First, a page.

12 Sonate per Clavicembalo (12 Italian Keyboard Sonatas).
12 Sonate per Clavicembalo (12 Italian Keyboard Sonatas), edited by Cesare Fertonani. Ricordi, 2016. www.halleonard.com; 68 pp., $19.99. Intermediate.
Written between 1716 and 1774 by Italian-born composers, these sonatas offer a joyful musical experience as well as an intriguing view of the pre-classical sonata and gallant style. Teachers will find performance repertoire preparing their intermediate to early-advanced students for the more difficult Scarlatti sonatas, Bach suites and classical sonatas. Performances of all but the Rutini are on YouTube.
These sonatas are fun to play. The score is visually clean, easy to read; idiomatic scalar and broken-chord patterns produce a full, rich keyboard sound. Slow-moving harmonic progressions and two-part textutes--frequently with sixteenths in one hand, and eighths or quarters in the other--are common. Although fingerings are not given, students with a thorough knowledge of scales and arpeggios will easily devise their own.
Presentation is alphabetical by composer: Alberti, Durante, Galuppi, Paradies, Pescetti, Platti, Rutini, Sarti, D. Scarlatti and Zipoli. Highlights include:
Alberti's Sonata Op 1, No. 4 is beautiful. Interesting phrase structures complement simple rhythmic and melodic patterns.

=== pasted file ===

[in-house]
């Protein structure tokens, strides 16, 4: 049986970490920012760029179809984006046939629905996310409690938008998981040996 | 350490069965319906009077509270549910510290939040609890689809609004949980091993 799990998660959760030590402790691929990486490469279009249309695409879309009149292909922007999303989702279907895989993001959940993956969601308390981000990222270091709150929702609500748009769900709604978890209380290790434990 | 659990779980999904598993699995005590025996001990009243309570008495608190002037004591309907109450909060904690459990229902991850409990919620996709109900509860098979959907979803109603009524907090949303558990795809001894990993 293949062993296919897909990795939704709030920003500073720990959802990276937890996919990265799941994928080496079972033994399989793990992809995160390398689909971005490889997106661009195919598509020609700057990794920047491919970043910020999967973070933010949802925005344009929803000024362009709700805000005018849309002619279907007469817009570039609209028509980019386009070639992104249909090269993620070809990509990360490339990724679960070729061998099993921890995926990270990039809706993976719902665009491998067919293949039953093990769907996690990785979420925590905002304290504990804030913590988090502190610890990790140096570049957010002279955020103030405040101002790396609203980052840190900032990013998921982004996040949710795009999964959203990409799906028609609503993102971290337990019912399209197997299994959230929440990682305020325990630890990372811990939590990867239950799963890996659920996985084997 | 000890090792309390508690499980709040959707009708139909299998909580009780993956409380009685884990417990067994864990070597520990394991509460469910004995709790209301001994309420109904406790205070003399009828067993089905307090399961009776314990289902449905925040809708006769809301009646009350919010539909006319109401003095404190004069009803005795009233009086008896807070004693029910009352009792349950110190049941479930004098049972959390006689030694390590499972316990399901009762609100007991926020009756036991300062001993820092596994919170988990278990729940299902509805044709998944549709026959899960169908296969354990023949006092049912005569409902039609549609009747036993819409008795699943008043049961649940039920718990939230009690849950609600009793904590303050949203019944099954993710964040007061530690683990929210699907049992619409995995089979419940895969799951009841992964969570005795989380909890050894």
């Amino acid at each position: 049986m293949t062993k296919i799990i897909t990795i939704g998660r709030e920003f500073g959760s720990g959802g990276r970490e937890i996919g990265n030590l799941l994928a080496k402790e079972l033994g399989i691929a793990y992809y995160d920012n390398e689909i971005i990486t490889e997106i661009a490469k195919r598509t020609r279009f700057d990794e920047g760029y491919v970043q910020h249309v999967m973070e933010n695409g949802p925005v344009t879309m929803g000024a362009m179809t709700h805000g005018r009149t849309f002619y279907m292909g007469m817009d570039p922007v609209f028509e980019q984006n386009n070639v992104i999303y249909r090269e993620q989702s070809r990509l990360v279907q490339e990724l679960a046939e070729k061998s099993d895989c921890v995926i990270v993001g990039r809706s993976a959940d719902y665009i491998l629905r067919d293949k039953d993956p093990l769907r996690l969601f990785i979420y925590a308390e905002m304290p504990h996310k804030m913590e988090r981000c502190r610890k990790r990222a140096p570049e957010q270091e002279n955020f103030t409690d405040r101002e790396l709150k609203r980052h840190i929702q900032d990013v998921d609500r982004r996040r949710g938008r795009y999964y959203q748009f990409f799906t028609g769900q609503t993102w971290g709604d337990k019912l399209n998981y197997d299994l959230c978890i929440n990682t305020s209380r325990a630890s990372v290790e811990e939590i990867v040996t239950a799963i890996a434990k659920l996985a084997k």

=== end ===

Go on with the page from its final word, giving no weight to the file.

The Vivace from Paradies's Sonata VI is a thematically and harmonically developed sonata form. Myra Hess made a brilliant recording of the Allegro.
Pescetti's Sonata No. 11, Allegro, begins with two statements of a five-bar melody and ends with a six-bar phrase.
Platti's Sonata No. 2, a gallant style four-movement work, features an operatic Fantasia and final Allegro in sonata form. The three C minor movements are written with a key signature of two-flats to avoid accidentals for the frequent excursions into the dominant, G minor.
The Risoluto of Rutini's Sonata Op. VIII No. 6 (1774), in sonata form, might be entitled "The Joy of Scales." The Andante is a song, with printed words, in rondo form.
Domenico Scarlatti is clearly the master composer of Italian keyboard sonatas. The three presented here are K. 69, K. 208 and K. 491.
Zipoli's Sonata No. 1 (1716) is a four-movement Baroque suite. The Prelude is an expressive pseudocontrapuntal binary with unexpected harmonic shifts. I can imagine playing it in a church service.--Reviewed by Beverly Smoker, Nazareth College
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|Publication:||American Music Teacher|
|Article Type:||Book review|
|Date:||Oct 1, 2017|
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